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It appears the commercial aerospace world has coalesced into two camps.  We have called these the big and small duopolies.  However the line between these two is growing blurry.  This was something we first heard from Embraer’s John Slattery in February, when he described a world that was more nuanced than a split market might indicate.

What do these two segments look like?

As of 1Q16, there were 31,068 commercial aircraft in service.  The next chart lays out the share between the biggest players.  The “Other” category includes the OEMs in the smaller chart.  The big four account for 85% of the market. Continue reading

The huge backlogs Airbus and Boeing have for single aisle aircraft are well known.  Both firms have backlogs of about seven years at current production levels.  Both firms are talking about and planning to increase their production rates to bring down the backlogs. We think this bubble keeps building.

As readers know, we have been of the view that an order bubble exists and we are not alone in this view.  But this view is not held by the two big OEMs; they are confident that ordered aircraft will be delivered and production increases are justified.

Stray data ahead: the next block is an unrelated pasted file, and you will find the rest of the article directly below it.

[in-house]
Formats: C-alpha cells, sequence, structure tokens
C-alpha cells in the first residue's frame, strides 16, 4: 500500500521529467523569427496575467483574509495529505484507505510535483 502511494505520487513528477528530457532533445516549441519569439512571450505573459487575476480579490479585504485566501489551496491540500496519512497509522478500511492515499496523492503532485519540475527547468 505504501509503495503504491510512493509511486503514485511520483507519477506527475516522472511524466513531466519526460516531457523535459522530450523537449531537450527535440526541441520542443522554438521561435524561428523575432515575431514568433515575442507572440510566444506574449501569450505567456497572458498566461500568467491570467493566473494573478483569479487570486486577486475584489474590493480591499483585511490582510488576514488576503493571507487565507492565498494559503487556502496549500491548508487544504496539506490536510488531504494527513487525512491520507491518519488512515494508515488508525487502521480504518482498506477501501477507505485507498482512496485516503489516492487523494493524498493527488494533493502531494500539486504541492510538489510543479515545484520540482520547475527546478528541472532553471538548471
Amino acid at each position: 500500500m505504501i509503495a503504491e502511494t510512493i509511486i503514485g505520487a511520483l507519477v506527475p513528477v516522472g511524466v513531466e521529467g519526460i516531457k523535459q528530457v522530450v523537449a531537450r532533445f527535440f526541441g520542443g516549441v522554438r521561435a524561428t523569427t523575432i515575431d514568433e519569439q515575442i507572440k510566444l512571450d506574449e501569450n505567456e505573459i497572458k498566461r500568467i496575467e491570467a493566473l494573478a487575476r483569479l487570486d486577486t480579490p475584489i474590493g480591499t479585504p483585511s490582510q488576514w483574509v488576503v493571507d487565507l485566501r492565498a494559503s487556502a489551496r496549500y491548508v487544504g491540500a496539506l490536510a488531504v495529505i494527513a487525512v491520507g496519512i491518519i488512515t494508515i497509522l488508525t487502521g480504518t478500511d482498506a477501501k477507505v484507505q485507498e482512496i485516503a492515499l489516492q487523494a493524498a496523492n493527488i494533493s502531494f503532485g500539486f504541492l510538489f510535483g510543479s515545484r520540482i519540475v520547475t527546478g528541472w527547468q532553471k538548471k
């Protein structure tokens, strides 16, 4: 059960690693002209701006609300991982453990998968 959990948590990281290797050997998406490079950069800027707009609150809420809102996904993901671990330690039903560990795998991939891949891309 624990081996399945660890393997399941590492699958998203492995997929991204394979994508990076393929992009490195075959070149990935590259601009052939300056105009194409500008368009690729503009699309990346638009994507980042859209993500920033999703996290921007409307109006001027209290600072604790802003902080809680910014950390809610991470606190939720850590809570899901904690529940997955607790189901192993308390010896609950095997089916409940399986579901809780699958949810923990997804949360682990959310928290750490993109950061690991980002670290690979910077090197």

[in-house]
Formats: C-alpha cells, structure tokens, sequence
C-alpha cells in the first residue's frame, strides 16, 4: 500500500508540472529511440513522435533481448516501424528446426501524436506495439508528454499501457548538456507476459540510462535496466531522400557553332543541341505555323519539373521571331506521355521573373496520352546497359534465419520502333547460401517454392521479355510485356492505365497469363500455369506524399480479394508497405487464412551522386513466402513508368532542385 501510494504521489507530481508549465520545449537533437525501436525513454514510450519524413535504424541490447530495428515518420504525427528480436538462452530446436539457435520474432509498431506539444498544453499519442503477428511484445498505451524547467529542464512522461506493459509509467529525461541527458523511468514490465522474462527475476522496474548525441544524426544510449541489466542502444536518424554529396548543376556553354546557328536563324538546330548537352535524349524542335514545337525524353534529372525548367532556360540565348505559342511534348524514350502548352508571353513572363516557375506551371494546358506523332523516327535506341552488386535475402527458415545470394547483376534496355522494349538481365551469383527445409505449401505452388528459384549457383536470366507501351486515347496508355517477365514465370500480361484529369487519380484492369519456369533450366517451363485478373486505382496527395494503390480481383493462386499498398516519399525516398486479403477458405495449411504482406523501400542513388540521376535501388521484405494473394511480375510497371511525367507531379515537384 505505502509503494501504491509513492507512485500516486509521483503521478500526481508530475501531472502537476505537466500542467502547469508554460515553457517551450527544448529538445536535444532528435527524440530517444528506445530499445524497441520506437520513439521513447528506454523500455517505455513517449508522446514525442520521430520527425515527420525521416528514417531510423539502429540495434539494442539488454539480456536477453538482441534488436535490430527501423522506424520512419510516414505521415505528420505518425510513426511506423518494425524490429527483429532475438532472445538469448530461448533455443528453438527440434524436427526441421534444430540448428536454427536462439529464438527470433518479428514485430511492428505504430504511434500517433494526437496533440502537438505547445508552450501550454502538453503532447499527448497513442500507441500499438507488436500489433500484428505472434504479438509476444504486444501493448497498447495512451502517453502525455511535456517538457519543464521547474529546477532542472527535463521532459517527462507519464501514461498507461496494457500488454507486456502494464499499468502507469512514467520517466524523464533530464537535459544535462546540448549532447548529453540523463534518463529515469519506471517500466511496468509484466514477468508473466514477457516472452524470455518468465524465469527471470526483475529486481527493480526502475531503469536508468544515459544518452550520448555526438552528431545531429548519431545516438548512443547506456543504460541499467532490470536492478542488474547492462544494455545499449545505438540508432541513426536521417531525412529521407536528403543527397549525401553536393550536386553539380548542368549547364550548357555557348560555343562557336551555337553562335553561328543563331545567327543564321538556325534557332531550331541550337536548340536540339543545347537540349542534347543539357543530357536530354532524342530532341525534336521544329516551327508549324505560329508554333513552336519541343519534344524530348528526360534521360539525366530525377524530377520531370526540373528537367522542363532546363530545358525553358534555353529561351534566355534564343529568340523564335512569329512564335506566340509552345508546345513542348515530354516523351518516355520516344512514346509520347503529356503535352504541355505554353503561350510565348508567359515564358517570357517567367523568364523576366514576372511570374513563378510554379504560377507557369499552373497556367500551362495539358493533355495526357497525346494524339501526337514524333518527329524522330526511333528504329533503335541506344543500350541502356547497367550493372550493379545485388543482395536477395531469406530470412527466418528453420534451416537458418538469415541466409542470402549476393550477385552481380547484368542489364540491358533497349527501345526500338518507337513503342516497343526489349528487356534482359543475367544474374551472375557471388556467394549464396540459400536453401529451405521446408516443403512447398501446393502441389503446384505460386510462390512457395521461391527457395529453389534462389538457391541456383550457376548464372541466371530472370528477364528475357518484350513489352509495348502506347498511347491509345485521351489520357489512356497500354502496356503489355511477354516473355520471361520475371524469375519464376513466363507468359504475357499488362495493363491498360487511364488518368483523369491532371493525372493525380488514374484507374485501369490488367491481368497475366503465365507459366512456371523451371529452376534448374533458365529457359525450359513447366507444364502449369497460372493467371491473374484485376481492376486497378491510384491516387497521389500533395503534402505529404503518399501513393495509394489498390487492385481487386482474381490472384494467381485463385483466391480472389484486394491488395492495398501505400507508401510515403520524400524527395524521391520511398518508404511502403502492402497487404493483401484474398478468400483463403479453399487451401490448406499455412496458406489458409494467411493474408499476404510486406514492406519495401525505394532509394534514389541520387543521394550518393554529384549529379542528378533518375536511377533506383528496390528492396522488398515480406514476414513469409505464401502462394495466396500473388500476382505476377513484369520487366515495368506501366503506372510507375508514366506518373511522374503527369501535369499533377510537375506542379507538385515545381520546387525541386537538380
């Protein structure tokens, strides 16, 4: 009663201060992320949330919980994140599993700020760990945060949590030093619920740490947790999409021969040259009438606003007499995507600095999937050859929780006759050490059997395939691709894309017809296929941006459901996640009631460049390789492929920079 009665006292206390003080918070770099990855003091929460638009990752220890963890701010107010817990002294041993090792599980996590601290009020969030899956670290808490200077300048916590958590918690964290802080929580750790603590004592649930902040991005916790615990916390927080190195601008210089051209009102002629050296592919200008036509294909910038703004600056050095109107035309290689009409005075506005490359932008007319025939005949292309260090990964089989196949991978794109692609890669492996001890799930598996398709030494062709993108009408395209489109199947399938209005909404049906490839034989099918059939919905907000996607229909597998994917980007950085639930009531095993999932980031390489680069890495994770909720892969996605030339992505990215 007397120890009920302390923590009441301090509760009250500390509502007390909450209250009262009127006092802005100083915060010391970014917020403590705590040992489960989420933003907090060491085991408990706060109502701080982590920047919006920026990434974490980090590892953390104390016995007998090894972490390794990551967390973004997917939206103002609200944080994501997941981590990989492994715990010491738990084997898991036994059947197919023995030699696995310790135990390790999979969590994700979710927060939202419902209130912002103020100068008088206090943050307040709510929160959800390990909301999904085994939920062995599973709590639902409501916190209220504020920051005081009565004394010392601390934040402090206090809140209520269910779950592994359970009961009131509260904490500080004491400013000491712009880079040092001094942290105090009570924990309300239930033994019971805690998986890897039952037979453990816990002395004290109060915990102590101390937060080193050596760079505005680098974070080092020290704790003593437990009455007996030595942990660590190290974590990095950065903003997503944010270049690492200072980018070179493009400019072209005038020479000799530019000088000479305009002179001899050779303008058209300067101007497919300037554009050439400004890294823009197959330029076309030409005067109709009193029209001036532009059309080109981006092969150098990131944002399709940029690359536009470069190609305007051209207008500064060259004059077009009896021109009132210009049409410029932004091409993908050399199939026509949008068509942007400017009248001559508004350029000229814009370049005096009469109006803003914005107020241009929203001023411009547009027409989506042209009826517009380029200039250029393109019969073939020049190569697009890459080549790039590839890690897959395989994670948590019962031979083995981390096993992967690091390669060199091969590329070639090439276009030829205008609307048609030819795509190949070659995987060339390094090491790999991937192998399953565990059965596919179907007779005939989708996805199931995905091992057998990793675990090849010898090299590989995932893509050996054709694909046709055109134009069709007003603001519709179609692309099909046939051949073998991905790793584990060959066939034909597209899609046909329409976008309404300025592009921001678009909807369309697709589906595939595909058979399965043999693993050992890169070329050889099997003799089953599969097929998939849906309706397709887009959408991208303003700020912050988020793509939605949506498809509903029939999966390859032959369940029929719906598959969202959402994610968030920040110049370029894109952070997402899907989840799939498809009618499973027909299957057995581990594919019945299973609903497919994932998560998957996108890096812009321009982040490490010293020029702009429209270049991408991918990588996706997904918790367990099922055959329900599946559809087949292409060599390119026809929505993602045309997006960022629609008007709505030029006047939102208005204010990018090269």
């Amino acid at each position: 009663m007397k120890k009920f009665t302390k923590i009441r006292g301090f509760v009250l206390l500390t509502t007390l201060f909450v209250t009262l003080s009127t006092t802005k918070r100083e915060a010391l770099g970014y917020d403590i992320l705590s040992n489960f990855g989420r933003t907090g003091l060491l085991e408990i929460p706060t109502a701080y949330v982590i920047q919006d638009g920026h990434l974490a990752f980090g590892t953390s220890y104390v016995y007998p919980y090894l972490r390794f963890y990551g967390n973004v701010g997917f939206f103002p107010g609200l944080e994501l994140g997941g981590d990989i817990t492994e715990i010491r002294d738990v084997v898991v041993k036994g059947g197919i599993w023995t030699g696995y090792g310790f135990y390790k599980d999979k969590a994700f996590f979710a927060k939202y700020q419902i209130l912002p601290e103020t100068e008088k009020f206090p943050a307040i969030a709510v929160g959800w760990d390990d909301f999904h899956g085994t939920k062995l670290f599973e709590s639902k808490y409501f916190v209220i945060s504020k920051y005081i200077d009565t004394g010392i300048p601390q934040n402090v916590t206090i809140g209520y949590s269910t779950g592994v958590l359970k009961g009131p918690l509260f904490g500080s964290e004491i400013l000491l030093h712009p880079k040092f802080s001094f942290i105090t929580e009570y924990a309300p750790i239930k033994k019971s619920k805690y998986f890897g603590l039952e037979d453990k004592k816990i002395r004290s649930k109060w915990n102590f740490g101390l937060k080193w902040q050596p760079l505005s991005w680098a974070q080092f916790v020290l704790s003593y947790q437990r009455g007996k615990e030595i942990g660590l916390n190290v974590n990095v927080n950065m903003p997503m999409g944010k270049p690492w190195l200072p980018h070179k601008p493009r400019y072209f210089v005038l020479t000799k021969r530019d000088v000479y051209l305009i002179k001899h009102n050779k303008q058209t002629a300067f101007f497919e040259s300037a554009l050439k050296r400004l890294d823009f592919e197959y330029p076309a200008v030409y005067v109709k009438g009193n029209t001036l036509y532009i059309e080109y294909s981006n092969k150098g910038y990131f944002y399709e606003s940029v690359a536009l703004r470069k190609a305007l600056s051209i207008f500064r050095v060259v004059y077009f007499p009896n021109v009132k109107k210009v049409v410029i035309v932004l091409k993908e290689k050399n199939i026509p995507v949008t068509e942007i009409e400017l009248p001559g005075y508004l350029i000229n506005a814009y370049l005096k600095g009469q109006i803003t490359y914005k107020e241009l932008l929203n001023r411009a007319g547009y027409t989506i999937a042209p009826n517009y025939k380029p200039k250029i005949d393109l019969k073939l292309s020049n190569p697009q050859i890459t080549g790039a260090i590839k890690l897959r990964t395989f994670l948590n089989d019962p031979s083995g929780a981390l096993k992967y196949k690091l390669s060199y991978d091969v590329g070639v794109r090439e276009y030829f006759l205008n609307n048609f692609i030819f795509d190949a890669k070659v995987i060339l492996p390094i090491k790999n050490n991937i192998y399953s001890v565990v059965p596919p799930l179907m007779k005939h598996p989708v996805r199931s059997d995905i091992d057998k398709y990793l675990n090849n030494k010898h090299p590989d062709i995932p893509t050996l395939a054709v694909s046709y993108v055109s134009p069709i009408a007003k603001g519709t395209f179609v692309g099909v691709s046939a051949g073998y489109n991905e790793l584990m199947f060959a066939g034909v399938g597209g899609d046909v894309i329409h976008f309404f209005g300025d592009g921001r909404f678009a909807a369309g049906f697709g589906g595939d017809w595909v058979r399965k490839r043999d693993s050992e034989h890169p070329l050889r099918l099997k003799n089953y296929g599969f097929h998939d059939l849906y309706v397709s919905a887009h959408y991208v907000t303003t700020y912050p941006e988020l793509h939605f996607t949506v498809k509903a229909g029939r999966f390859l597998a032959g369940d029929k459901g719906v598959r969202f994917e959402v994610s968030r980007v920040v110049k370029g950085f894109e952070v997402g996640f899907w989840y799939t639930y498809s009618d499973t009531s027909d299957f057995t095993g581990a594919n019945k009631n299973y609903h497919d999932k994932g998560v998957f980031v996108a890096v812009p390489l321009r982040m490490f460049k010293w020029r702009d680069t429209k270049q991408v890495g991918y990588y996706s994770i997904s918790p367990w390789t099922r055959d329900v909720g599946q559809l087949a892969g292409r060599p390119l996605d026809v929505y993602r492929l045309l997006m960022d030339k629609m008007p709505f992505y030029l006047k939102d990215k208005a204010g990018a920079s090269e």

What evidence can we offer to support our bubble thesis?  Take a look at the next two charts.  Start with the blue lines showing deliveries and then consider the orange lines showing retirements.  You would likely agree; retirements are relatively low compared to deliveries. Continue reading

In Part 2, we go up a segment to 101-200 sets, looking list prices and seat count.  This segment is where most commercial aircraft are sold, with the 150-180 seat sub-segment being the sweet spot. Up until June this year, the segment has been the exclusive preserve of the big duopoly. This segment has been the traditional play ground for Airbus and Boeing; it is where their “bread & butter” models compete.

However, in June when SWISS takes delivery of their first CS100, the playground grows.  As the chart illustrates, the segment could have been defined differently – we might have started at 120 seats.  Traditionally there was a “no man’s land” between regional jets and mainline jets.  Typically the 100 seat marker was the watershed.  The arrival of the CSeries and E2 shake things up.  The CSeries is buying its way in at steep discounts because it is truly a new aircraft.  The E2 is a refresh and will build on a customer base with over 1,000 E-Jets in service.  Embraer may find though, that this foundation does not protect it from also offering aggressive pricing.  As Bombardier and Embraer enter the mainline arena, they are about to face a considerably nastier market environment. Continue reading

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